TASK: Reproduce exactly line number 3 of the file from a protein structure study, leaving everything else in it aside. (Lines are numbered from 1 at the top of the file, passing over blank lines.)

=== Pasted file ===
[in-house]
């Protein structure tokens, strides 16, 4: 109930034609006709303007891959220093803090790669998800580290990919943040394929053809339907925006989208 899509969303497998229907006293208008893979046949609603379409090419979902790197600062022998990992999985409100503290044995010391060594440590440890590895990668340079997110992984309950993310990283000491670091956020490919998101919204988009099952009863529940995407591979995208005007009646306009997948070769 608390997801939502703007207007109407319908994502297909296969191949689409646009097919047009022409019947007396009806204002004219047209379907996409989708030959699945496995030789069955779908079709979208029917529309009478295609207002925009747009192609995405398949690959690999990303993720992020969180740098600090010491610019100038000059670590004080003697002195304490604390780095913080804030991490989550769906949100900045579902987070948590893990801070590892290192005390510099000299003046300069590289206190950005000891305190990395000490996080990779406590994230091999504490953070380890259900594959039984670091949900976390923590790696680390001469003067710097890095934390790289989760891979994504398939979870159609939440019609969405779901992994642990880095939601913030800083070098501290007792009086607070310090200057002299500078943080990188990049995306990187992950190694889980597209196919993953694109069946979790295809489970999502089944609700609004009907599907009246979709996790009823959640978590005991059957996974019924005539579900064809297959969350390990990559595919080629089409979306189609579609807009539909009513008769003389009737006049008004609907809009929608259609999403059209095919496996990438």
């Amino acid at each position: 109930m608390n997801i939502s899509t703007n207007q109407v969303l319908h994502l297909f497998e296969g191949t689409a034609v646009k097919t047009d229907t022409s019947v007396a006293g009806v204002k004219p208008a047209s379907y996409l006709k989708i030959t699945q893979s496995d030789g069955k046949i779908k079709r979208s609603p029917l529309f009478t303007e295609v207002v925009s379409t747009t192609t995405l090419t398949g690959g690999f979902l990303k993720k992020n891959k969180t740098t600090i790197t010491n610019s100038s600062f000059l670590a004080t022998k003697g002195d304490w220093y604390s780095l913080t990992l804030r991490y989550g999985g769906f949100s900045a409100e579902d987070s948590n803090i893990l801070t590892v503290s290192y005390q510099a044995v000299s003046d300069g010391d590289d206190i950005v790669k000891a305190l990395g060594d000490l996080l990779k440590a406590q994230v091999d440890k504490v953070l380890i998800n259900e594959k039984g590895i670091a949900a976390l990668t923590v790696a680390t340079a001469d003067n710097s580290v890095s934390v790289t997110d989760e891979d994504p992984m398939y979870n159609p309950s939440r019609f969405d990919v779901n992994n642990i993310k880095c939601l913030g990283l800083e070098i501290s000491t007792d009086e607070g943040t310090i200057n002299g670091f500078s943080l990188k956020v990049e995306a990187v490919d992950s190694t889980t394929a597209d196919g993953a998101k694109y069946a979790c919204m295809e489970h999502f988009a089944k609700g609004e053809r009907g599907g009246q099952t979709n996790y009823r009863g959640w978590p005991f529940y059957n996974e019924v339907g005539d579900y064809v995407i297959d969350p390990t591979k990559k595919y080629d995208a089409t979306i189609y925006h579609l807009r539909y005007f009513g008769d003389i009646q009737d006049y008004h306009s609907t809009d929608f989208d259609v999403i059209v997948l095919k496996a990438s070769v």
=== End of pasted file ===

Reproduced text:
């Amino acid at each position: 109930m608390n997801i939502s899509t703007n207007q109407v969303l319908h994502l297909f497998e296969g191949t689409a034609v646009k097919t047009d229907t022409s019947v007396a006293g009806v204002k004219p208008a047209s379907y996409l006709k989708i030959t699945q893979s496995d030789g069955k046949i779908k079709r979208s609603p029917l529309f009478t303007e295609v207002v925009s379409t747009t192609t995405l090419t398949g690959g690999f979902l990303k993720k992020n891959k969180t740098t600090i790197t010491n610019s100038s600062f000059l670590a004080t022998k003697g002195d304490w220093y604390s780095l913080t990992l804030r991490y989550g999985g769906f949100s900045a409100e579902d987070s948590n803090i893990l801070t590892v503290s290192y005390q510099a044995v000299s003046d300069g010391d590289d206190i950005v790669k000891a305190l990395g060594d000490l996080l990779k440590a406590q994230v091999d440890k504490v953070l380890i998800n259900e594959k039984g590895i670091a949900a976390l990668t923590v790696a680390t340079a001469d003067n710097s580290v890095s934390v790289t997110d989760e891979d994504p992984m398939y979870n159609p309950s939440r019609f969405d990919v779901n992994n642990i993310k880095c939601l913030g990283l800083e070098i501290s000491t007792d009086e607070g943040t310090i200057n002299g670091f500078s943080l990188k956020v990049e995306a990187v490919d992950s190694t889980t394929a597209d196919g993953a998101k694109y069946a979790c919204m295809e489970h999502f988009a089944k609700g609004e053809r009907g599907g009246q099952t979709n996790y009823r009863g959640w978590p005991f529940y059957n996974e019924v339907g005539d579900y064809v995407i297959d969350p390990t591979k990559k595919y080629d995208a089409t979306i189609y925006h579609l807009r539909y005007f009513g008769d003389i009646q009737d006049y008004h306009s609907t809009d929608f989208d259609v999403i059209v997948l095919k496996a990438s070769v």